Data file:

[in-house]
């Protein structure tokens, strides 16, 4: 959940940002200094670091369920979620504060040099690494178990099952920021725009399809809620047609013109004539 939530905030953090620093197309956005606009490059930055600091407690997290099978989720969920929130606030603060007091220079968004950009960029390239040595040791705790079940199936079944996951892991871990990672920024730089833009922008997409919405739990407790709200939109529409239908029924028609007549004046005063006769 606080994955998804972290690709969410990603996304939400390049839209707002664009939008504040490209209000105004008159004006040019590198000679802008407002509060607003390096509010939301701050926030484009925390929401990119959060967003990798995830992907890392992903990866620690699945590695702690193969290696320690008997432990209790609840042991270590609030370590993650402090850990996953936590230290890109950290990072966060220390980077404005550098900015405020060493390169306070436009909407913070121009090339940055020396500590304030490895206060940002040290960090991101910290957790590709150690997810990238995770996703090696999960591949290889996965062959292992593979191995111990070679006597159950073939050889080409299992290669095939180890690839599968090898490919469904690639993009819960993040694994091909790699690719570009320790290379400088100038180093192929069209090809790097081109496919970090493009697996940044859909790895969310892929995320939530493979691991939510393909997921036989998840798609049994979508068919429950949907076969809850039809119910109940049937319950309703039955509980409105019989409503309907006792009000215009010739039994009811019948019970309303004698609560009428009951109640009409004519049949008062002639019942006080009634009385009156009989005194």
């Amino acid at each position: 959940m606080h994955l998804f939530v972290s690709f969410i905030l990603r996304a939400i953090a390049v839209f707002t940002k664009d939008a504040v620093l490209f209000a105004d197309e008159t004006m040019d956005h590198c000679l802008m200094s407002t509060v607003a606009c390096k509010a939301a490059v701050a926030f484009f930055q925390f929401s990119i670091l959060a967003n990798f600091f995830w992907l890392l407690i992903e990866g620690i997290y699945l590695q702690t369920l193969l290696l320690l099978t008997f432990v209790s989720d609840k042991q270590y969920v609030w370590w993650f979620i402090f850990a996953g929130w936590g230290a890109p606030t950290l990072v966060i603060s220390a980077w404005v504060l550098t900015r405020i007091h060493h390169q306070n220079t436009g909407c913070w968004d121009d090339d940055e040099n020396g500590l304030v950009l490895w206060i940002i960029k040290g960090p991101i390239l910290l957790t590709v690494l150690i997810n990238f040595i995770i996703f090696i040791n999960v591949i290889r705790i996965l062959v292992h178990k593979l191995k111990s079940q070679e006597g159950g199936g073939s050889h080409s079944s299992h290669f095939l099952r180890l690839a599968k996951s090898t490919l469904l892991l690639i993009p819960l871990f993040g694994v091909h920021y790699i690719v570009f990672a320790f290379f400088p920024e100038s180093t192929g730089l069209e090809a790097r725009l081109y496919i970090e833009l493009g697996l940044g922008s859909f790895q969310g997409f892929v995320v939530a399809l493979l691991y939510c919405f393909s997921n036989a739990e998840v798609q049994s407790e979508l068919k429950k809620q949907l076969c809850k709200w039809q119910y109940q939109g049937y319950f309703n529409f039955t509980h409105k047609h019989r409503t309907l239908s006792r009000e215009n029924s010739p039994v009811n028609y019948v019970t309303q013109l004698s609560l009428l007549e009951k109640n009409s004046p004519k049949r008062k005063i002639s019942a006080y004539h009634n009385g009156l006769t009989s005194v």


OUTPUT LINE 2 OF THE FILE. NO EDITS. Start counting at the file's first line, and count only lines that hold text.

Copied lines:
């Protein structure tokens, strides 16, 4: 959940940002200094670091369920979620504060040099690494178990099952920021725009399809809620047609013109004539 939530905030953090620093197309956005606009490059930055600091407690997290099978989720969920929130606030603060007091220079968004950009960029390239040595040791705790079940199936079944996951892991871990990672920024730089833009922008997409919405739990407790709200939109529409239908029924028609007549004046005063006769 606080994955998804972290690709969410990603996304939400390049839209707002664009939008504040490209209000105004008159004006040019590198000679802008407002509060607003390096509010939301701050926030484009925390929401990119959060967003990798995830992907890392992903990866620690699945590695702690193969290696320690008997432990209790609840042991270590609030370590993650402090850990996953936590230290890109950290990072966060220390980077404005550098900015405020060493390169306070436009909407913070121009090339940055020396500590304030490895206060940002040290960090991101910290957790590709150690997810990238995770996703090696999960591949290889996965062959292992593979191995111990070679006597159950073939050889080409299992290669095939180890690839599968090898490919469904690639993009819960993040694994091909790699690719570009320790290379400088100038180093192929069209090809790097081109496919970090493009697996940044859909790895969310892929995320939530493979691991939510393909997921036989998840798609049994979508068919429950949907076969809850039809119910109940049937319950309703039955509980409105019989409503309907006792009000215009010739039994009811019948019970309303004698609560009428009951109640009409004519049949008062002639019942006080009634009385009156009989005194």